Waiting in a California maternity ward for his daughter Sophie to be born in 1997, software entrepreneur Philippe Kahn was restless and bored. He began tinkering with his flip phone and a digital camera, synching them together through code he created on his laptop right then and there.
Just like that, the camera-phone came into being, followed by Sophie, the first person ever to be captured in real time with a mobile phone. Kahn went on to refine his prototype and change the way we communicate today, becoming one of the most prolific tech people in Silicon Valley.
What do you make of your invention today?
The camera phone is the most successful consumer electronics device of all time and an important sociological tool that’s opened communications globally.
It’s something everyone uses, everywhere in the world. To have been at the origin of that is amazing, obviously, but I’ve always liked to invent, to innovate and to build great teams that create great technology—and that hasn’t been limited to that first device.
Did you ever imagine the selfie would become so pervasive?
Not really. But I think selfies are fun. They’re a way of creating personal memories.
You’re a bit of a serial tech entrepreneur. You’ve founded four software companies over the years, spanning wireless synchronisation and wearable technology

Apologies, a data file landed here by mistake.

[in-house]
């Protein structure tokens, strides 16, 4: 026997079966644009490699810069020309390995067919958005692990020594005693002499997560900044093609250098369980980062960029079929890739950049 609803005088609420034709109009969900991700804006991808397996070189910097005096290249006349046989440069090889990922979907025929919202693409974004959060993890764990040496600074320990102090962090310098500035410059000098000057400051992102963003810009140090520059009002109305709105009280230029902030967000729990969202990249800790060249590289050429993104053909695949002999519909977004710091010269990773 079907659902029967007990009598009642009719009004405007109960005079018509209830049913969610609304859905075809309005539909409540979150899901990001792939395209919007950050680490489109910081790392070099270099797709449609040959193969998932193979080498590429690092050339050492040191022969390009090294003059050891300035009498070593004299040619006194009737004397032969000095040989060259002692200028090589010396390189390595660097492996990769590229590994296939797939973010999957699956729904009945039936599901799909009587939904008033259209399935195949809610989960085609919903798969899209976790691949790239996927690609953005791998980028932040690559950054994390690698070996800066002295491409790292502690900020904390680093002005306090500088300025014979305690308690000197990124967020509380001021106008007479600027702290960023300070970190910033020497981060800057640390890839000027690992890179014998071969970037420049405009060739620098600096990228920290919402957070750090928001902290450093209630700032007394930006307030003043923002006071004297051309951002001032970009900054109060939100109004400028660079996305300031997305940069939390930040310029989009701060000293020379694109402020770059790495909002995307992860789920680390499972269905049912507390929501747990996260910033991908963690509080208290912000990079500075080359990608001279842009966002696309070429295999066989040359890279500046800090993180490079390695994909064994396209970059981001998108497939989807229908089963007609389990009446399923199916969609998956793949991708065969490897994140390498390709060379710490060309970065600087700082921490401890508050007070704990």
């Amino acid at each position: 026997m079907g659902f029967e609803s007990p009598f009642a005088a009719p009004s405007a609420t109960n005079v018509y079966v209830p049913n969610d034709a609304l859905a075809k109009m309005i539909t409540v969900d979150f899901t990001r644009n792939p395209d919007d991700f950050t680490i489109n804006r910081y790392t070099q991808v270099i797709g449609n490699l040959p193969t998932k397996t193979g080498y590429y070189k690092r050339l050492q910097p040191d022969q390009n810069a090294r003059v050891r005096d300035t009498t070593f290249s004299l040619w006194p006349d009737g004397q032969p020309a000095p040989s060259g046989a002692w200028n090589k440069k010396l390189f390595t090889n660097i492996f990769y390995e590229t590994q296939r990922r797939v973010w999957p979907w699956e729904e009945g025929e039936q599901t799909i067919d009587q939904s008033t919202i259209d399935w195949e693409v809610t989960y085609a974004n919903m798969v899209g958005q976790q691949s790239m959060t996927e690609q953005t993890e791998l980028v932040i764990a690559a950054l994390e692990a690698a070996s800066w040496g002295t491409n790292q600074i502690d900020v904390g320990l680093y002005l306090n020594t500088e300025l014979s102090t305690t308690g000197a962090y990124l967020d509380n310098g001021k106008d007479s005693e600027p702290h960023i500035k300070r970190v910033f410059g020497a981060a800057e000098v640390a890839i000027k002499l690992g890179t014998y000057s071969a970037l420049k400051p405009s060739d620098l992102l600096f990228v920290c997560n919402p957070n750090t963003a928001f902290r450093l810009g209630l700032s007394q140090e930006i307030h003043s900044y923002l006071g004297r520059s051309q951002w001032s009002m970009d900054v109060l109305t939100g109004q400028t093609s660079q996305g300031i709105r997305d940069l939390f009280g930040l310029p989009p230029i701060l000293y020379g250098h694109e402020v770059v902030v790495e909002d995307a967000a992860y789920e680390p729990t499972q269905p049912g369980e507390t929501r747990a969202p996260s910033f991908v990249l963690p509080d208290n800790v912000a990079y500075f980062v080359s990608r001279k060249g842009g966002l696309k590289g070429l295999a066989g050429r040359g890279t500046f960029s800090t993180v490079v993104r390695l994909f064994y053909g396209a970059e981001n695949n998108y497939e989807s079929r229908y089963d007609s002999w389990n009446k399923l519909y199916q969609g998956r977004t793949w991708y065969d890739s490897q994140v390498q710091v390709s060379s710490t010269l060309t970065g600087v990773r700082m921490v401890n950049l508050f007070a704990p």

Yes. All my ventures have been focused on the future and the changes that can be brought about by the technology we work on.
I’m a mathematician, a scientist and an inventor, not a business person per se, so I work around what I know, even when it comes to establishing a new company.
What aspects of technology are you most drawn to?
I’m interested in the paradigm shifts in technology. With the camera phone, for instance, we created something completely new: point, shoot and share instantly. That’s a paradigm shift.
What are you currently working on?
Right now, I’m interested in the paradigm shift that can turn a bed into a smartbed; that’s what my current company, Fullpower Technologies, is focusing on.
How do you go about turning a bed into a smartbed?
Through something called Sleeptracker, a software system that can monitor sleeping and waking performance to help us understand and improve our sleep. It can be built into your bed— any bed, so you don’t need to buy a new one.
I see it as a potentially huge opportunity to improve people’s sleep— and lives—right around the planet.
You and your wife work together. How do you split your duties?
We focus separately on complementary components: Sonia runs the financial and business strategies of our operations, and I work on the technology.
We are both first-generation immigrants. We both came to the Silicon Valley armed just with dreams and the will to work hard to turn those dreams into reality. That has created a strong bond between the two of us.
How do you take your mind off work?
Through music. I come from a family of musicians and cabinet makers, so music has always come naturally to me. I always say that I am a professional amateur.
I got my master’s degree in flute performance and composition simultaneously with my master’s in mathematics.
(Text by Marianna Cerini)